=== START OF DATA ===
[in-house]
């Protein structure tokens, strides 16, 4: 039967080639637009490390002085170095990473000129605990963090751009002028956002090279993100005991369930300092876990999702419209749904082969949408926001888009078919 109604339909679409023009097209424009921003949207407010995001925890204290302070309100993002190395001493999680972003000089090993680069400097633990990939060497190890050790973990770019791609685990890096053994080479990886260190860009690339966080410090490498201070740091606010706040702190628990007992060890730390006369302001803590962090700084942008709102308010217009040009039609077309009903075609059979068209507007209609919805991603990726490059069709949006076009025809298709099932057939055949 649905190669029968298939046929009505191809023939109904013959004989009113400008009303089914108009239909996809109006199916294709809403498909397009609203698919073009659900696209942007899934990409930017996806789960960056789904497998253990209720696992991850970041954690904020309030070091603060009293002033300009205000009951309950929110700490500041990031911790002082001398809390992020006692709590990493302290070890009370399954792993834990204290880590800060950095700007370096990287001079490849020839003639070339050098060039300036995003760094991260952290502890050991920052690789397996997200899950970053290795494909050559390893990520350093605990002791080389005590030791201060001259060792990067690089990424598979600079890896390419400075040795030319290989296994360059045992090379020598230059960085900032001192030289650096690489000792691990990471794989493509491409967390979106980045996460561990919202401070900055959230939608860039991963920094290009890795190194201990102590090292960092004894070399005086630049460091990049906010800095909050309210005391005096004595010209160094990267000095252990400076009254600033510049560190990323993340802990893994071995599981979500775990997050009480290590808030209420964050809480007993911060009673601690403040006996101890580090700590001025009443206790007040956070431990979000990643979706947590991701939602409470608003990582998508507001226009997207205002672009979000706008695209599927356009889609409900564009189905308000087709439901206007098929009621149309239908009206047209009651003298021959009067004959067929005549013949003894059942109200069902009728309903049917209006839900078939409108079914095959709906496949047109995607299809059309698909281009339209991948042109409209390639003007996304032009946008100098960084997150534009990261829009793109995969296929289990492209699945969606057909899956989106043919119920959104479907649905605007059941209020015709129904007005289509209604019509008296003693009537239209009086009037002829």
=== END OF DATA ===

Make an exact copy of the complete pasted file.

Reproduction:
[in-house]
């Protein structure tokens, strides 16, 4: 039967080639637009490390002085170095990473000129605990963090751009002028956002090279993100005991369930300092876990999702419209749904082969949408926001888009078919 109604339909679409023009097209424009921003949207407010995001925890204290302070309100993002190395001493999680972003000089090993680069400097633990990939060497190890050790973990770019791609685990890096053994080479990886260190860009690339966080410090490498201070740091606010706040702190628990007992060890730390006369302001803590962090700084942008709102308010217009040009039609077309009903075609059979068209507007209609919805991603990726490059069709949006076009025809298709099932057939055949 649905190669029968298939046929009505191809023939109904013959004989009113400008009303089914108009239909996809109006199916294709809403498909397009609203698919073009659900696209942007899934990409930017996806789960960056789904497998253990209720696992991850970041954690904020309030070091603060009293002033300009205000009951309950929110700490500041990031911790002082001398809390992020006692709590990493302290070890009370399954792993834990204290880590800060950095700007370096990287001079490849020839003639070339050098060039300036995003760094991260952290502890050991920052690789397996997200899950970053290795494909050559390893990520350093605990002791080389005590030791201060001259060792990067690089990424598979600079890896390419400075040795030319290989296994360059045992090379020598230059960085900032001192030289650096690489000792691990990471794989493509491409967390979106980045996460561990919202401070900055959230939608860039991963920094290009890795190194201990102590090292960092004894070399005086630049460091990049906010800095909050309210005391005096004595010209160094990267000095252990400076009254600033510049560190990323993340802990893994071995599981979500775990997050009480290590808030209420964050809480007993911060009673601690403040006996101890580090700590001025009443206790007040956070431990979000990643979706947590991701939602409470608003990582998508507001226009997207205002672009979000706008695209599927356009889609409900564009189905308000087709439901206007098929009621149309239908009206047209009651003298021959009067004959067929005549013949003894059942109200069902009728309903049917209006839900078939409108079914095959709906496949047109995607299809059309698909281009339209991948042109409209390639003007996304032009946008100098960084997150534009990261829009793109995969296929289990492209699945969606057909899956989106043919119920959104479907649905605007059941209020015709129904007005289509209604019509008296003693009537239209009086009037002829």